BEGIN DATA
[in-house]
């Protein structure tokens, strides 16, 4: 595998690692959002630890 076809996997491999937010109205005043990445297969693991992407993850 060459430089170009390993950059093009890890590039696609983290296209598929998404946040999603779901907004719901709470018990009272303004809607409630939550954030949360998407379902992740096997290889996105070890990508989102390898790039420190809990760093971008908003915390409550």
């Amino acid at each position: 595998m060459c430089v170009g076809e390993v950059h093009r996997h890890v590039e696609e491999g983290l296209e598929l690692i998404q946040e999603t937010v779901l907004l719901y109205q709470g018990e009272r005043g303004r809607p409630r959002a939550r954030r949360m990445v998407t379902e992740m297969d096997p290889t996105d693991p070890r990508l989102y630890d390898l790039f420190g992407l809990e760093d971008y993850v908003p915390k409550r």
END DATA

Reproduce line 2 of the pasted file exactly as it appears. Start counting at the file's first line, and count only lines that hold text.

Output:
């Protein structure tokens, strides 16, 4: 595998690692959002630890 076809996997491999937010109205005043990445297969693991992407993850 060459430089170009390993950059093009890890590039696609983290296209598929998404946040999603779901907004719901709470018990009272303004809607409630939550954030949360998407379902992740096997290889996105070890990508989102390898790039420190809990760093971008908003915390409550």